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Satoshi Matsuoka to Chair ISC 2016 Conference Program

Dr. Satoshi Matsuoka, University of Tokyo

Today ISC Events announced that Prof. Dr. Satoshi Matsuoka of Tokyo Institute of Technology will be the program chairman for ISC 2016. “As the program chair, Dr. Matsuoka will be actively involved in leading the ISC program team to define the ISC 2016 program, especially the focus topics, whilst also working with the steering committee in a multi-year effort to further elevate the value of ISC for the HPC community.”

ISC 2015 Interview: Programming Models on the Road to Exascale

Dr. Michèle Weiland, EPCC

ISC 2015 will host a number of sessions on Exascale computing next month in Frankfurt. In what looks to be one of the highlights of the conference, Bill Gropp, Georg Hager, and Paul Kelly will discuss Programming Models on the Road to Exascale. To learn more, we caught up with the Session Chair, Dr Michèle Weiland, who serves as a Project Manager at the EPCC supercomputing center at the University of Edinburgh.

GPU Accelerated Quantum Chemistry: A New Method

sara

“The ability to accurately and efficiently study the absorption spectra of large chemical systems necessitates the development of new algorithms and the use of different architectures. We have developed a highly parallelizable algorithm in order to study excited state properties with ab initio electronic structure theory. This approach has recently been implemented to take advantage of graphical processing units to further improve efficiency.”

ISC 2015 Recognizes Research in Energy-Efficient Supercomputing

ISC-Event

Today the ISC 2015 conference announced the winners of its annual awards, recognizing excellence in the development of energy-efficient supercomputers.

Video: Algorithmic Adaptations to Extreme Scale

David Keyes, KAUST

“Algorithmic adaptations are required to use anticipated exascale hardware near its potential, since the code base has been engineered to squeeze out flops. Instead, algorithms must now squeeze out synchronizations, memory, and transfers, while extra flops on locally cacheable data represent small costs in time and energy.”

Video: From Megaflop to Petaflop and Beyond

Arden L. Bement

“Over the three decades supercomputer throughput rates have increased dramatically from 100s of MFLOPs in 1985 to tens of PFLOPS today, making U.S. universities pre-eminent in the world in computational S&E, which is a tribute to both NSF and Centers’ dedication and leadership. Looking ahead to the impacts of synaptic computing, high-performance computing coupled with data analysis, and cloud computing coupled with the Internet of Things (IOT), the challenges and opportunities in computational S&E in all sectors of U.S. Society is projected to advance dramatically.”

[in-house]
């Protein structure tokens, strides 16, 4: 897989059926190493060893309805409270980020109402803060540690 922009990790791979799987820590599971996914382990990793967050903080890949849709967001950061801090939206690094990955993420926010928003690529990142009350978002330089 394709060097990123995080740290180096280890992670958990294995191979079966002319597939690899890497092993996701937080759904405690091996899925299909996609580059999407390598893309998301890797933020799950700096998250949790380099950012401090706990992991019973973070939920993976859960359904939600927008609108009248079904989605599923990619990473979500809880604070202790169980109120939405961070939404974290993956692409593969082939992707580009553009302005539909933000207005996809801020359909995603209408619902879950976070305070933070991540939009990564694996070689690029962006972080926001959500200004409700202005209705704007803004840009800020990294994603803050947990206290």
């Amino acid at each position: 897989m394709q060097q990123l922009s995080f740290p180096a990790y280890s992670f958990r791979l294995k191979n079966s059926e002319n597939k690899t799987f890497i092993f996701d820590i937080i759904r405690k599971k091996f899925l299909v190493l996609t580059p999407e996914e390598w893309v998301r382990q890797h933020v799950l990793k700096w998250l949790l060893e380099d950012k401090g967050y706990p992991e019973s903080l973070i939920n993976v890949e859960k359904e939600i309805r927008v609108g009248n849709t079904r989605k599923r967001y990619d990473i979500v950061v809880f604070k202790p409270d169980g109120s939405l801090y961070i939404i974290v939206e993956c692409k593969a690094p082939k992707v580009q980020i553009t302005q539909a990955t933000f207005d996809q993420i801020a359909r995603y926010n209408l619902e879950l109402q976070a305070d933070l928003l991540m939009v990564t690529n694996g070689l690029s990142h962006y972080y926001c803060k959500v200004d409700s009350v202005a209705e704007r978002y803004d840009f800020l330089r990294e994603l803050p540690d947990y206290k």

Video: Towards Exascale Simulation of Turbulent Combustion

Jacqueline Chen, Sandia

“Exascale computing will enable combustion simulations in parameter regimes relevant to next-generation combustors burning alternative fuels. The first principles direct numerical simulations (DNS) are needed to provide the underlying science base required to develop vastly more accurate predictive combustion models used ultimately to design fuel efficient, clean burning vehicles, planes, and power plants for electricity generation.”

PRACEdays15 Puts the Spotlight on Irish HPC

ichec

In this report from PRACEdays15 conference in Dublin last week, Robert Roe from Scientific Computing World looks at the role of HPC in the host country, Ireland.

Video: Towards Inevitable Convergence of HPC and Big Data

Dr. Satoshi Matsuoka, University of Tokyo

Satoshi Matsuoka from the Tokyo Institute of Technology discusses Big Data at the NCSA Blue Waters Symposium. “The trend towards convergence is not only strategic however but rather inevitable as the Moore’s law ends such that sustained growth in data capabilities, not compute, will advance the capacity and thus the overall capacities towards accelerating research and ultimately the industry.”

Petascale Research in Earthquake Science on Blue Waters

OLYMPUS DIGITAL CAMERA

“SCEC’s multi-disciplinary research team is using NCSA Blue Waters to develop physics-based computational models of earthquake processes. During the past year, we integrated more realistic physics into our computational software to model frequency dependent attenuation, small-scale heterogeneities, free-surface topography, and non-linear yielding effects, all of which become increasingly important when simulating high frequency ground motions.”